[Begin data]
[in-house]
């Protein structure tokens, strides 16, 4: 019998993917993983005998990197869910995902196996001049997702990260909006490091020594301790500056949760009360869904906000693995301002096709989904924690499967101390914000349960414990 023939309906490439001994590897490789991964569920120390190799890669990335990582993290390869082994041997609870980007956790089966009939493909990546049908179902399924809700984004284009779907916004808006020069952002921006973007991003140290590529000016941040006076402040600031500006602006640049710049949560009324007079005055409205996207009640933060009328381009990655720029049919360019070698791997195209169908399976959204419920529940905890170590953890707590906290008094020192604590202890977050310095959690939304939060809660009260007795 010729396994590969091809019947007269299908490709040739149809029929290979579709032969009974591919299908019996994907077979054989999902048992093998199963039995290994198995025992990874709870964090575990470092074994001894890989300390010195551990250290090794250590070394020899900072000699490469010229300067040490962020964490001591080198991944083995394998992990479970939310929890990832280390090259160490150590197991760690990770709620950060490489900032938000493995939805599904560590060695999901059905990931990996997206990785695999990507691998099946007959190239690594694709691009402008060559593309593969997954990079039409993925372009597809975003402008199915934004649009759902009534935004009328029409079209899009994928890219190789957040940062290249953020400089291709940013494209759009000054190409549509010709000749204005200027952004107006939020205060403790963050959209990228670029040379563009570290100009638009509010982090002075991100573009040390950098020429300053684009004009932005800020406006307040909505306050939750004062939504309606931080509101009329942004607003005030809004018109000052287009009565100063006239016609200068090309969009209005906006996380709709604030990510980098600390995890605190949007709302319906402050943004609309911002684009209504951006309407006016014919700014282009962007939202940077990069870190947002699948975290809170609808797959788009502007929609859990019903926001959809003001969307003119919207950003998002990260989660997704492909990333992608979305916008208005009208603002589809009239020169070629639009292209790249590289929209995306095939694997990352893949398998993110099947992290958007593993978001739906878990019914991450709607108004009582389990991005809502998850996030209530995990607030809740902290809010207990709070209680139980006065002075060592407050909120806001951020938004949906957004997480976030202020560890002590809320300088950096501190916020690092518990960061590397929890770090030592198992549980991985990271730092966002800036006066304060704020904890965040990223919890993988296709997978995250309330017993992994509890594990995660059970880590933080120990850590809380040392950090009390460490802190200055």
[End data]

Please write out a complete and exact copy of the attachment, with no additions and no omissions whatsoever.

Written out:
[in-house]
């Protein structure tokens, strides 16, 4: 019998993917993983005998990197869910995902196996001049997702990260909006490091020594301790500056949760009360869904906000693995301002096709989904924690499967101390914000349960414990 023939309906490439001994590897490789991964569920120390190799890669990335990582993290390869082994041997609870980007956790089966009939493909990546049908179902399924809700984004284009779907916004808006020069952002921006973007991003140290590529000016941040006076402040600031500006602006640049710049949560009324007079005055409205996207009640933060009328381009990655720029049919360019070698791997195209169908399976959204419920529940905890170590953890707590906290008094020192604590202890977050310095959690939304939060809660009260007795 010729396994590969091809019947007269299908490709040739149809029929290979579709032969009974591919299908019996994907077979054989999902048992093998199963039995290994198995025992990874709870964090575990470092074994001894890989300390010195551990250290090794250590070394020899900072000699490469010229300067040490962020964490001591080198991944083995394998992990479970939310929890990832280390090259160490150590197991760690990770709620950060490489900032938000493995939805599904560590060695999901059905990931990996997206990785695999990507691998099946007959190239690594694709691009402008060559593309593969997954990079039409993925372009597809975003402008199915934004649009759902009534935004009328029409079209899009994928890219190789957040940062290249953020400089291709940013494209759009000054190409549509010709000749204005200027952004107006939020205060403790963050959209990228670029040379563009570290100009638009509010982090002075991100573009040390950098020429300053684009004009932005800020406006307040909505306050939750004062939504309606931080509101009329942004607003005030809004018109000052287009009565100063006239016609200068090309969009209005906006996380709709604030990510980098600390995890605190949007709302319906402050943004609309911002684009209504951006309407006016014919700014282009962007939202940077990069870190947002699948975290809170609808797959788009502007929609859990019903926001959809003001969307003119919207950003998002990260989660997704492909990333992608979305916008208005009208603002589809009239020169070629639009292209790249590289929209995306095939694997990352893949398998993110099947992290958007593993978001739906878990019914991450709607108004009582389990991005809502998850996030209530995990607030809740902290809010207990709070209680139980006065002075060592407050909120806001951020938004949906957004997480976030202020560890002590809320300088950096501190916020690092518990960061590397929890770090030592198992549980991985990271730092966002800036006066304060704020904890965040990223919890993988296709997978995250309330017993992994509890594990995660059970880590933080120990850590809380040392950090009390460490802190200055």